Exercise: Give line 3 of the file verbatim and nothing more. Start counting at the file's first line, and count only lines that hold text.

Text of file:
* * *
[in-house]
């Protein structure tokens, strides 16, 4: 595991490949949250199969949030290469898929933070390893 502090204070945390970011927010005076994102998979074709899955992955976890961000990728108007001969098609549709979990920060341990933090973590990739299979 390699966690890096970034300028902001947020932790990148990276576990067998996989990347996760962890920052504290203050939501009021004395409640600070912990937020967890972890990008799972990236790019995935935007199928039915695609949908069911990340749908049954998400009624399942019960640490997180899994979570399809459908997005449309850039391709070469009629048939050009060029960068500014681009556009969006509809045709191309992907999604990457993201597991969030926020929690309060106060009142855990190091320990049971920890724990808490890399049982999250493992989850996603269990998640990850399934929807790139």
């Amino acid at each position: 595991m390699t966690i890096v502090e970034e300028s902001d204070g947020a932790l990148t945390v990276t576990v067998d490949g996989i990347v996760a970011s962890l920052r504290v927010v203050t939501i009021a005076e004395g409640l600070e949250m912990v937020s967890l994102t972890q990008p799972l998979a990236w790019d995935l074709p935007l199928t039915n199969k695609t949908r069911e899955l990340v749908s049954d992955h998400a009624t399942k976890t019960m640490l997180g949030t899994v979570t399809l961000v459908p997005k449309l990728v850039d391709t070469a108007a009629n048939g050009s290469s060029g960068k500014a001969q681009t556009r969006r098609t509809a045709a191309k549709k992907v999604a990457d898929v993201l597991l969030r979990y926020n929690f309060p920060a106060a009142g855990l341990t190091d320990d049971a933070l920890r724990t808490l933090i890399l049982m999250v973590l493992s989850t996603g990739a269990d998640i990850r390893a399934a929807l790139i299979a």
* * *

């Amino acid at each position: 595991m390699t966690i890096v502090e970034e300028s902001d204070g947020a932790l990148t945390v990276t576990v067998d490949g996989i990347v996760a970011s962890l920052r504290v927010v203050t939501i009021a005076e004395g409640l600070e949250m912990v937020s967890l994102t972890q990008p799972l998979a990236w790019d995935l074709p935007l199928t039915n199969k695609t949908r069911e899955l990340v749908s049954d992955h998400a009624t399942k976890t019960m640490l997180g949030t899994v979570t399809l961000v459908p997005k449309l990728v850039d391709t070469a108007a009629n048939g050009s290469s060029g960068k500014a001969q681009t556009r969006r098609t509809a045709a191309k549709k992907v999604a990457d898929v993201l597991l969030r979990y926020n929690f309060p920060a106060a009142g855990l341990t190091d320990d049971a933070l920890r724990t808490l933090i890399l049982m999250v973590l493992s989850t996603g990739a269990d998640i990850r390893a399934a929807l790139i299979a």